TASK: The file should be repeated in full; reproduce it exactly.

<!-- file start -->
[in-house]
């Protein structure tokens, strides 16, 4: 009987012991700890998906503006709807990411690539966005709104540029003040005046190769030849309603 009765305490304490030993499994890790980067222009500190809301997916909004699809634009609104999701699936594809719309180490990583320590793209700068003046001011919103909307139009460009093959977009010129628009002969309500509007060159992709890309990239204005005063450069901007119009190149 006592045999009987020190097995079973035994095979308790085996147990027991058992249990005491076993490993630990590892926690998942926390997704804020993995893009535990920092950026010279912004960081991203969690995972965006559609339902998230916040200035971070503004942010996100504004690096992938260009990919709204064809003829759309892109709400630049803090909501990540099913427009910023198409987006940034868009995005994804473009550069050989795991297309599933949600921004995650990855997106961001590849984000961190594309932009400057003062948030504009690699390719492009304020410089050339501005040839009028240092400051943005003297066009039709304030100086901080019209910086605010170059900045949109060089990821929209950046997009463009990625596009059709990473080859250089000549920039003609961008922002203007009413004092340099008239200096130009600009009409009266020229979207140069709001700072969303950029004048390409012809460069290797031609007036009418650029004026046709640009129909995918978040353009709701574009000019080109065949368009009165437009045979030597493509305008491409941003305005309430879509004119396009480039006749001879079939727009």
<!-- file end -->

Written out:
[in-house]
């Protein structure tokens, strides 16, 4: 009987012991700890998906503006709807990411690539966005709104540029003040005046190769030849309603 009765305490304490030993499994890790980067222009500190809301997916909004699809634009609104999701699936594809719309180490990583320590793209700068003046001011919103909307139009460009093959977009010129628009002969309500509007060159992709890309990239204005005063450069901007119009190149 006592045999009987020190097995079973035994095979308790085996147990027991058992249990005491076993490993630990590892926690998942926390997704804020993995893009535990920092950026010279912004960081991203969690995972965006559609339902998230916040200035971070503004942010996100504004690096992938260009990919709204064809003829759309892109709400630049803090909501990540099913427009910023198409987006940034868009995005994804473009550069050989795991297309599933949600921004995650990855997106961001590849984000961190594309932009400057003062948030504009690699390719492009304020410089050339501005040839009028240092400051943005003297066009039709304030100086901080019209910086605010170059900045949109060089990821929209950046997009463009990625596009059709990473080859250089000549920039003609961008922002203007009413004092340099008239200096130009600009009409009266020229979207140069709001700072969303950029004048390409012809460069290797031609007036009418650029004026046709640009129909995918978040353009709701574009000019080109065949368009009165437009045979030597493509305008491409941003305005309430879509004119396009480039006749001879079939727009």